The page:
Meatcutters and Meat Packers
Meatcutters cut animal carcasses into smaller portions and prepare meat, poultry, and fish for sale in food outlets or for cooking in hotels and restaurants. They work in slaughterhouses, food processing plants, and meat-packing plants. They also work in hotels, restaurants, and retail stores such as supermarkets and groceries that sell fresh meats, where they are referred to as butchers. There are approximately 135,500 butchers and meatcutters employed in the U.S.
Meatpacking workers slaughter, clean, cut, ...
Minimum Education Level
Earnings for meatcutters vary according to location and whether or not they are members of a union. Union meatcutters generally earn higher salaries than workers who are not members of a union. Wages paid to salaried employees also vary widely depending on the size of the company and the region where a company is based. Meatcutters who work in urban areas are paid more than those in smaller cit...
Government health and safety standards require clean and sanitary work areas. The local board of health usually is in charge of inspecting food establishments and enforcing sanitation laws. Most meatcutters work in places that are comfortable, although handling and cutting carcasses is messy, and some workers must spend their entire shift in refrigerated areas.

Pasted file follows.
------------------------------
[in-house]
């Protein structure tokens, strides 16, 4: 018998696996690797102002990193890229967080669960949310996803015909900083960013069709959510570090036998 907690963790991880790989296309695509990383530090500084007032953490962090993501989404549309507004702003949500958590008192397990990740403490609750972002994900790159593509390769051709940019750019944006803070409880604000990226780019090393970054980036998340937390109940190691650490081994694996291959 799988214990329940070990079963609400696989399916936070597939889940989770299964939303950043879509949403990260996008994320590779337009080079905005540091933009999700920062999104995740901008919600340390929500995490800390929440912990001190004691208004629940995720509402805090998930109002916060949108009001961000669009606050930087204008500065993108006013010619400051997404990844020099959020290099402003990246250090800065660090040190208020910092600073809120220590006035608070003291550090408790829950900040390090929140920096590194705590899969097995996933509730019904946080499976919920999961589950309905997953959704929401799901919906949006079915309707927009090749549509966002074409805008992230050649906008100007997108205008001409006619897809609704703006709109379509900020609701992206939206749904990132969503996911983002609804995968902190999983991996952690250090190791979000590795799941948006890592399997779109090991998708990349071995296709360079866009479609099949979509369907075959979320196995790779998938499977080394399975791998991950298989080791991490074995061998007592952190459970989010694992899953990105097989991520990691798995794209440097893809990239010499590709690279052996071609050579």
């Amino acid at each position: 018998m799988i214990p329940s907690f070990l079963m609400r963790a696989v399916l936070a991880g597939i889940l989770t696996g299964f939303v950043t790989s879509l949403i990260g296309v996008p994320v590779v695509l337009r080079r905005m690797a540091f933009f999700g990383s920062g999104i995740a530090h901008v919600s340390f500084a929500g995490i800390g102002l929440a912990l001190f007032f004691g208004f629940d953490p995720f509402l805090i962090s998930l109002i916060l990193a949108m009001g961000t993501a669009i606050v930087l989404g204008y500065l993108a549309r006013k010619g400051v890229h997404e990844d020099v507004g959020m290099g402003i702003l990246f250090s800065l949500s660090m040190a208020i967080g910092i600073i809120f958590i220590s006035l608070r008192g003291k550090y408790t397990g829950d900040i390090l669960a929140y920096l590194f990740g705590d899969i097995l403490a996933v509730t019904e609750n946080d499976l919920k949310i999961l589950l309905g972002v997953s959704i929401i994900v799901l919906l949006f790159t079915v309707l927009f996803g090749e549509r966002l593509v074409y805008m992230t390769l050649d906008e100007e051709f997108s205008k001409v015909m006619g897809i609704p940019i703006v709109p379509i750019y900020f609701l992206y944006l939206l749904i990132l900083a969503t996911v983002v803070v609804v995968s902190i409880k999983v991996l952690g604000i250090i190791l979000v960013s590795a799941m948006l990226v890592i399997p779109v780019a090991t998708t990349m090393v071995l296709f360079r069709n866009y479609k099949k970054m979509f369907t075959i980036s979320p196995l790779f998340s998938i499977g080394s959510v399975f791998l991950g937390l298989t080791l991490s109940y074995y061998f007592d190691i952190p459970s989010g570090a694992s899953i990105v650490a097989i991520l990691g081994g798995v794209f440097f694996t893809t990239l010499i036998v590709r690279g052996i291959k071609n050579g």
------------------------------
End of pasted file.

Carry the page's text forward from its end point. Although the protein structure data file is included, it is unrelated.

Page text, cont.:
Meatcutters and meatpackin...
Employment of slaughterers and meat packers is expected to grow slower than the average for all careers through 2028, according to the U.S. Department of Labor. The growing practice of central cutting—that is, the butchering and wrapping of meat in one location such as a meatpacking plant for distribution to other outlets is a trend that will effect employment for meatcutters. Central cutting i...